- Italy was particularly hard hit during COVID-19 pandemic and the aim of this work is to describe the dynamics of infections within each region and the geographical spread of the virus over time. To this end we extend the standard SIRD framework by introducing pairwise interaction terms between the region-specific infected compartments. That is, we check how the increments of infected people of one region depends on that of another region. That information could be used as a proxy to measure how the epidemics spread geographically. Furthermore, we make all the transition parameters dependent on time so as to capture potential changes in the epidemic spread due to the effect of external factors such as containment measures. We also include the information of the number of tests performed as predictor for the infection parameters. We then use the master equation as probabilistic model to describe the evolution of the temporal process of the states and we focus on its first two-order moments by considering a local linear approximation. Finally we infer the corresponding parameters using a step-wise optimisation procedure which leads to the maximum likelihood estimate.
29 January 2021
Agnieszka Borowska, (University of Glasgow)
- Chemotaxis is a type of cell movement in response to a chemical stimulus which plays a key role in multiple biophysical processes, such as embryogenesis and wound healing, and which is crucial for understanding metastasis in cancer research. In the literature, chemotaxis has been modelled using biophysical models based on systems of nonlinear stochastic partial differential equations (NSPDEs), which are known to be challenging for statistical inference due to the intractability of the associated likelihood and the high computational costs of their numerical integration. Therefore, data analysis in this context has been limited to comparing predictions from NSPDE models to laboratory data using simple descriptive statistics. In my talk, I will present a statistically rigorous framework for parameter estimation in complex biophysical systems described by NSPDEs such as the one of chemotaxis. I will adopt a likelihood-free approach based on approximate Bayesian computations with sequential Monte Carlo (ABC-SMC) which allows for circumventing the intractability of the likelihood. To find informative summary statistics, crucial for the performance of ABC, I will discuss a Gaussian process (GP) regression model. The interpolation provided by the GP regression turns out useful on its own merits: it relatively accurately estimates the parameters of the NSPDE model and allows for uncertainty quantification, at a very low computational cost. The proposed methodology allows for a considerable part of computations to be completed before having observed any data, providing a practical toolbox to experimental scientists whose modes of operation frequently involve experiments and inference taking place at distinct points in time. In an application to externally provided synthetic data I will demonstrate that the correction provided by ABC-SMC is essential for accurate estimation of some of the NSPDE model parameters and for more flexible uncertainty quantification.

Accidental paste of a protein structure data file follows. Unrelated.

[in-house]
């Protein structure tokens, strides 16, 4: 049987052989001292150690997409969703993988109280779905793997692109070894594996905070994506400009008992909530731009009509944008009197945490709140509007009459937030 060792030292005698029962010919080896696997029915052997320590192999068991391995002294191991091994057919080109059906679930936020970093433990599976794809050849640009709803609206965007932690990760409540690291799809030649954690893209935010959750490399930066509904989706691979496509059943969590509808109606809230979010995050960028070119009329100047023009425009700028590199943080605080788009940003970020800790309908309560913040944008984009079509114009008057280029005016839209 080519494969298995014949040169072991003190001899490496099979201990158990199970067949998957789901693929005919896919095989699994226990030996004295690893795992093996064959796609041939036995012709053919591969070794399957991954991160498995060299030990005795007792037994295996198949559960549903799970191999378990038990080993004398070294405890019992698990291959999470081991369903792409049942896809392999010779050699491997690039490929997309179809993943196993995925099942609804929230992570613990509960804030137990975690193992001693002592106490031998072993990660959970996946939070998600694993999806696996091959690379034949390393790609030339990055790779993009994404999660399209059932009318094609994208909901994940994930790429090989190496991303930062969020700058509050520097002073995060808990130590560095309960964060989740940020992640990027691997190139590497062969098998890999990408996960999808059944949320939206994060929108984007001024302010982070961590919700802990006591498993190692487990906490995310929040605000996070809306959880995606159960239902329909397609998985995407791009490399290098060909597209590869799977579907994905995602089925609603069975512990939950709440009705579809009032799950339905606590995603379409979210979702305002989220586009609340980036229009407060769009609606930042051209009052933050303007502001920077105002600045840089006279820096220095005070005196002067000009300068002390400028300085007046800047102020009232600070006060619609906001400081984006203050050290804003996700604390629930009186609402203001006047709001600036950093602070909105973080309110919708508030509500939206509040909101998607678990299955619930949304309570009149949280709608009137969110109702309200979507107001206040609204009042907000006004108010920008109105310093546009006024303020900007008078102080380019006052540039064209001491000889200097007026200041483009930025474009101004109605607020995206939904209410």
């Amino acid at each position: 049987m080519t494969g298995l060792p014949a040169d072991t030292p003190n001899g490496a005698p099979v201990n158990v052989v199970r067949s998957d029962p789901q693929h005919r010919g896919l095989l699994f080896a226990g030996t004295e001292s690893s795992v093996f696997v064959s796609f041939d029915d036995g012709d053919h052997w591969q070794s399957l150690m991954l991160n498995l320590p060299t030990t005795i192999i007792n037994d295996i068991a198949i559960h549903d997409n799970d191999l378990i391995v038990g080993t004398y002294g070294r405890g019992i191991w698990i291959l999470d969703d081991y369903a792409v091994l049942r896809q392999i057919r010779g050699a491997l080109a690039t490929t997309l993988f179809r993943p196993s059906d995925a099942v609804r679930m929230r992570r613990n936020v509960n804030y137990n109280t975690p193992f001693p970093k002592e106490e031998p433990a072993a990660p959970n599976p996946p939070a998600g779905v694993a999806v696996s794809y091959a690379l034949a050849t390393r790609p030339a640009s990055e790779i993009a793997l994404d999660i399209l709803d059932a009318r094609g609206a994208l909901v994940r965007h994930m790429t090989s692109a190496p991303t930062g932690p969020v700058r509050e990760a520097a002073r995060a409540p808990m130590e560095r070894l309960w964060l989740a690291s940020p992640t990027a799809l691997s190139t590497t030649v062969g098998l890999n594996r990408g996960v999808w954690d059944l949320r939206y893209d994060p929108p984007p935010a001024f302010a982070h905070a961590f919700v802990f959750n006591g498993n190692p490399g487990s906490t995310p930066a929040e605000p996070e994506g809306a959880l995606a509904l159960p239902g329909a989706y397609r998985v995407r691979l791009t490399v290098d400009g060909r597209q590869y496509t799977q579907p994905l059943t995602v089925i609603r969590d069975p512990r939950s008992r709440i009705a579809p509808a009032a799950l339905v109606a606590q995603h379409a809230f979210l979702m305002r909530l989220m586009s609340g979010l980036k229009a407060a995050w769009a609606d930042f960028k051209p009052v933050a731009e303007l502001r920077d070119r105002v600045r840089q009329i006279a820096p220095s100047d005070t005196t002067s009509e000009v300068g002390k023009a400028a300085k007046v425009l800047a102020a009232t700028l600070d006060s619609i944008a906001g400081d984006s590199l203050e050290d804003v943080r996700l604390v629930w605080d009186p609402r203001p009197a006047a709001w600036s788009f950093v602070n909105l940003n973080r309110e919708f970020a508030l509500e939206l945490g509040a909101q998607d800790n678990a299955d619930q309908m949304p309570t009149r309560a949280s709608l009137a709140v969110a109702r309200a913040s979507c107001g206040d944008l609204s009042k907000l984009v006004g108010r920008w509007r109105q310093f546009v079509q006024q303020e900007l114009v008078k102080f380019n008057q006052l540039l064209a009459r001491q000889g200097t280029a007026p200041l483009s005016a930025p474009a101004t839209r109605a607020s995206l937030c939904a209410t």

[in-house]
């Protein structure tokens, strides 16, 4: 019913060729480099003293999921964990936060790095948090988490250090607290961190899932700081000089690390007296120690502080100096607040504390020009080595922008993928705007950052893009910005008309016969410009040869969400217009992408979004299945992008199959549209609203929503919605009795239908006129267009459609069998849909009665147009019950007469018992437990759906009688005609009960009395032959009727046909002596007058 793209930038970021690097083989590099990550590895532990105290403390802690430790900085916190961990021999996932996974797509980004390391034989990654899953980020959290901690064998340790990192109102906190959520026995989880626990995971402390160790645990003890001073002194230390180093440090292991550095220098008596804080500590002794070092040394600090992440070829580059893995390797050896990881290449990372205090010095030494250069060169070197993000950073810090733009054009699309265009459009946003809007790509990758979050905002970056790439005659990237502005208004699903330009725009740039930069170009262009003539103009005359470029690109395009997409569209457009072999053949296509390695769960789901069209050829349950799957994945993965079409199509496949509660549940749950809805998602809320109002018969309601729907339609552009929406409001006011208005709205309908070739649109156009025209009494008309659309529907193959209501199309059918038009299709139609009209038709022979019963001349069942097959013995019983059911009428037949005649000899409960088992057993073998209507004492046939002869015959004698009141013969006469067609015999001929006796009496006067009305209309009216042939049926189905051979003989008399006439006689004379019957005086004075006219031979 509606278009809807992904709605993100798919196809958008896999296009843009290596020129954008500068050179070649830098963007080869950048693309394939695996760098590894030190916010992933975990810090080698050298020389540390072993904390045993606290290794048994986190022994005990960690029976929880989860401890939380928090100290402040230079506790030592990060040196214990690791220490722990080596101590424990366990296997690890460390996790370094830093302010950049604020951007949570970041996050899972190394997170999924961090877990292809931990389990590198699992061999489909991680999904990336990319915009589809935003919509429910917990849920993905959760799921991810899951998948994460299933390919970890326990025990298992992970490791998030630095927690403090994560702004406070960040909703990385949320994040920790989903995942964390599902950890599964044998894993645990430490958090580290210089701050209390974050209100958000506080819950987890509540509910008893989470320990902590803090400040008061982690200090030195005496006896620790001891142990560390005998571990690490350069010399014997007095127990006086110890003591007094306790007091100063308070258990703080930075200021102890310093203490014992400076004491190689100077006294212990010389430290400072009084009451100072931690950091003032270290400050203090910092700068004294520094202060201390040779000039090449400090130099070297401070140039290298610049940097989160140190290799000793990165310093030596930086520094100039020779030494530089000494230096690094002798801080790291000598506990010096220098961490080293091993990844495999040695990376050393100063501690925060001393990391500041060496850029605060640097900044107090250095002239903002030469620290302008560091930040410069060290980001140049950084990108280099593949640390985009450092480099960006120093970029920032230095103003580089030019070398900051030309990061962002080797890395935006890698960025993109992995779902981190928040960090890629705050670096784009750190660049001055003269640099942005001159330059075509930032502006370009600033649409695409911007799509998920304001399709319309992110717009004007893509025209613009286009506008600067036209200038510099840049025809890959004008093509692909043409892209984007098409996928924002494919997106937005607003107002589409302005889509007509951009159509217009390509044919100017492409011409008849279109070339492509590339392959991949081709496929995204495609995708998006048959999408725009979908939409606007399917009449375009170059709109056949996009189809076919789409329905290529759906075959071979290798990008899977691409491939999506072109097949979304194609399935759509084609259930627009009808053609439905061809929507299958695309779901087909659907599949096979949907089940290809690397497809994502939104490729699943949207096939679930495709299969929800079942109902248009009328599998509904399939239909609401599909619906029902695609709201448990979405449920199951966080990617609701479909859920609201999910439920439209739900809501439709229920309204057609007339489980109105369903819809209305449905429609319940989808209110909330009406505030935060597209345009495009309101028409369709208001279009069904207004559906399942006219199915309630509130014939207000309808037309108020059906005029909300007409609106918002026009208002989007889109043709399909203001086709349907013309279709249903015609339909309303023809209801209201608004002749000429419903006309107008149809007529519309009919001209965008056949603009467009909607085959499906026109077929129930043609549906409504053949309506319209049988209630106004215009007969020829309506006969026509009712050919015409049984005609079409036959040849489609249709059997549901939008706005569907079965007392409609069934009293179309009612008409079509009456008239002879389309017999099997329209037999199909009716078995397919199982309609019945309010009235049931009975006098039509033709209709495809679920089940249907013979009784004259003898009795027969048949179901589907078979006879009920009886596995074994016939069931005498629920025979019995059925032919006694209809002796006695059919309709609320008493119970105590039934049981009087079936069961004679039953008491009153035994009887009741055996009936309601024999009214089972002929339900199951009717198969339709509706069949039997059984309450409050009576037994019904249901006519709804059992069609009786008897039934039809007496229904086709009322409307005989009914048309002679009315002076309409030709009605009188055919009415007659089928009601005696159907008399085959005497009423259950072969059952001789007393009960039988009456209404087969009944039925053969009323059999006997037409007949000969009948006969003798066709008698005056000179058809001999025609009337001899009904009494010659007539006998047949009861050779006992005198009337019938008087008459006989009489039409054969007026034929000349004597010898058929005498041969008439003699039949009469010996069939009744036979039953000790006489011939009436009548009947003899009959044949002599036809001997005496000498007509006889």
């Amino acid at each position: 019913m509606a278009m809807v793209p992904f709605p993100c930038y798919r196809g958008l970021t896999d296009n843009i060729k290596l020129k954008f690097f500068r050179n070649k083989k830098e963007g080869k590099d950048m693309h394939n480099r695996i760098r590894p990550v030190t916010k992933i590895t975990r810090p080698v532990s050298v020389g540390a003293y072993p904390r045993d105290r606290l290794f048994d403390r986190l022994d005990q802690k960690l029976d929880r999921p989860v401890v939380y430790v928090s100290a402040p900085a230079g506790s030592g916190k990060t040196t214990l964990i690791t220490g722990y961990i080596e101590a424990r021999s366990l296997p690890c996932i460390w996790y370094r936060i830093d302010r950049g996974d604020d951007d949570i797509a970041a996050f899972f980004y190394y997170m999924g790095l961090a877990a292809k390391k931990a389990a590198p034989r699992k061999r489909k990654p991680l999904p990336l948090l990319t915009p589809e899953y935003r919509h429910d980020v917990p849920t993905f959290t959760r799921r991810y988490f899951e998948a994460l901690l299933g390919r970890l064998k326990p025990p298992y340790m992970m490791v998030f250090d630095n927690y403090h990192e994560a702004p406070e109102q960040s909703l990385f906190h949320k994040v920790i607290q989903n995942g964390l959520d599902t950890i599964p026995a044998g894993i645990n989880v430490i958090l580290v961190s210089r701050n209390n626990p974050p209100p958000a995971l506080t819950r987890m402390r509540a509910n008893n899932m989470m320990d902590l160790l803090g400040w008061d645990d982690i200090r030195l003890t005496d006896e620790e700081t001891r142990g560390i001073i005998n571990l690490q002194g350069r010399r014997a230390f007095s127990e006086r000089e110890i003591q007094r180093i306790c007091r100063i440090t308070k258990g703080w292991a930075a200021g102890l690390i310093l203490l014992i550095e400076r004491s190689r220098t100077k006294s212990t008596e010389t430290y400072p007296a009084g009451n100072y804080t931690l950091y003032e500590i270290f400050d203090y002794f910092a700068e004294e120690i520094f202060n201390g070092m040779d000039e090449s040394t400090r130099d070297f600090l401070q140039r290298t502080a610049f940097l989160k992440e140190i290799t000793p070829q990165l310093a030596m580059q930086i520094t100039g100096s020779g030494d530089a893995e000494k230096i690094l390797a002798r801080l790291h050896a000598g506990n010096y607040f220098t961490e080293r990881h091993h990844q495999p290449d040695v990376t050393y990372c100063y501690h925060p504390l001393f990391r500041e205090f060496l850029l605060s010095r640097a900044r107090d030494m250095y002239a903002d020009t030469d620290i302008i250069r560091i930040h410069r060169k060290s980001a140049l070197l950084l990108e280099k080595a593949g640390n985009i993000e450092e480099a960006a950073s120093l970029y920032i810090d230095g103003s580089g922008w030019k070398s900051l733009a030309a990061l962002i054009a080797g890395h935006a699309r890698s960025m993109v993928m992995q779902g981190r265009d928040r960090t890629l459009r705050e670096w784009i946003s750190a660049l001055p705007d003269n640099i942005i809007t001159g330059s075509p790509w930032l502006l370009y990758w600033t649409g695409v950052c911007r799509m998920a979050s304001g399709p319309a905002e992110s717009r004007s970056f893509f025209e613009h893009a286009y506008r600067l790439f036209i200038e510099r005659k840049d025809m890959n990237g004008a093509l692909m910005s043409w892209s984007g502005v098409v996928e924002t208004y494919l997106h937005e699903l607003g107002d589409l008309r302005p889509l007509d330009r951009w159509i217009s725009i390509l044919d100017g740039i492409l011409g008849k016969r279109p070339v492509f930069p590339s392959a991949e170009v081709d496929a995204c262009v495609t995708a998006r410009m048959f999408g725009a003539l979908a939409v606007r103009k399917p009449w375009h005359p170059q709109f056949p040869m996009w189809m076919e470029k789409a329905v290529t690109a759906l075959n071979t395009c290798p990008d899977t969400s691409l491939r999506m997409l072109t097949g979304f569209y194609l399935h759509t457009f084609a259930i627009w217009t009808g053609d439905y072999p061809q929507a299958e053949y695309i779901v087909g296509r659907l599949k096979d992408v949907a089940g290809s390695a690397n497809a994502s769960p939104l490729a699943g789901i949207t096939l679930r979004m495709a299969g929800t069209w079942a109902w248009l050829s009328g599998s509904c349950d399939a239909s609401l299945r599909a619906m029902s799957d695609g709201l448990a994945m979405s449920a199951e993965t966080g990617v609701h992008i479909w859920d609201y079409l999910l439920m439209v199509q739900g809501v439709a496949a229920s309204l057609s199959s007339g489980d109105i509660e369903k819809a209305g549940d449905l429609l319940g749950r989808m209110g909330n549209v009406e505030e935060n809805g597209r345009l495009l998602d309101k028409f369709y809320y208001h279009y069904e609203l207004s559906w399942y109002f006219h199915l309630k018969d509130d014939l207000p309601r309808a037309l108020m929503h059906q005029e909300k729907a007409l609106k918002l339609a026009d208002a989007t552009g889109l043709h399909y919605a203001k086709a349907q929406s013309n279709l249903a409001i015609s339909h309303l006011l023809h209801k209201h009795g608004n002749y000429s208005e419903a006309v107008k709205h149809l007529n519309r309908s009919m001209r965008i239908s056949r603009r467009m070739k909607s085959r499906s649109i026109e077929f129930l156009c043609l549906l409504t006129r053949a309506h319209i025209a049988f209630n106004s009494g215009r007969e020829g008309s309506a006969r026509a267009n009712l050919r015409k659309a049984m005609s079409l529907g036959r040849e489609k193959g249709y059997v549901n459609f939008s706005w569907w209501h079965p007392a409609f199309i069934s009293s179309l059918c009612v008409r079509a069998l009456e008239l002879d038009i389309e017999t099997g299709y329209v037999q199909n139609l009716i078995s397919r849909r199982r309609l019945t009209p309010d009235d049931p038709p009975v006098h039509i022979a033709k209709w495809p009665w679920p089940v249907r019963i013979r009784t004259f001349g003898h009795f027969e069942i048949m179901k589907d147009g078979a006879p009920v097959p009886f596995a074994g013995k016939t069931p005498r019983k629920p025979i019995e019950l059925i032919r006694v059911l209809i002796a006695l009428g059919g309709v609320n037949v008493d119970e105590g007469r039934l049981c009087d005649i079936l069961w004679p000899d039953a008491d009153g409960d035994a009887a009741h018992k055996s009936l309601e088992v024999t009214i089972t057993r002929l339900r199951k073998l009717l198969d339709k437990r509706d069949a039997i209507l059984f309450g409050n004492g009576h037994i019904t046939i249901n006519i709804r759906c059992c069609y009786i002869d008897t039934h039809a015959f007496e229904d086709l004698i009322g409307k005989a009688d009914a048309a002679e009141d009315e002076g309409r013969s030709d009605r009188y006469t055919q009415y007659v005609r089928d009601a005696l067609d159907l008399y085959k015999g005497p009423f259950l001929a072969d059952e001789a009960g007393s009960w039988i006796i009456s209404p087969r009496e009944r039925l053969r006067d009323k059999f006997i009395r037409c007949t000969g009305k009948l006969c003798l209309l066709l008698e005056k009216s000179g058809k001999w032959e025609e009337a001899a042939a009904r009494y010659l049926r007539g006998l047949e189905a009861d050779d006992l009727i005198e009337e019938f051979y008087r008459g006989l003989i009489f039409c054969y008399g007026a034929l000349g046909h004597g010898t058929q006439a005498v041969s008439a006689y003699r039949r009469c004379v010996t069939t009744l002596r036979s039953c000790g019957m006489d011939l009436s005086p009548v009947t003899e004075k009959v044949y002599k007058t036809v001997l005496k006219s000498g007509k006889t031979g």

5 February 2021
Mihaela Paun (Glasgow): Assessing model mismatch and model selection in a Bayesian uncertainty quantification analysis of a fluid-dynamics model of pulmonary blood circulation
- There have recently been impressive advancements in the mathematical modelling of complex cardio-vascular systems. However, parameter estimation and uncertainty quantification are still challenging problems in this field. In my talk, I will describe a study that uses Bayesian inference to quantify the uncertainty of model parameters and haemodynamic predictions in a one-dimensional pulmonary circulation model based on an integration of mouse haemodynamic and micro-computed tomography imaging data. I will discuss an often neglected, though important source of uncertainty: in the mathematical model form due to the discrepancy between the model and the reality, and in the measurements due to the wrong noise model (jointly called ‘model mismatch’). I will demonstrate that minimising the mean squared error between the measured and the predicted data (the conventional method) in the presence of model mismatch leads to biased and overly confident parameter estimates and haemodynamic predictions. I will show that the proposed method allowing for model mismatch, which is represented with Gaussian Processes, corrects the bias. Additionally, I will compare a linear and a non-linear wall model, as well as models with different vessel stiffness relations. I'll use formal model selection analysis based on the Watanabe Akaike Information Criterion to select the model that best predicts the pulmonary haemodynamics. Results show that the non-linear pressure-area relationship with stiffness dependent on the unstressed radius predicts best the data measured in a control mouse.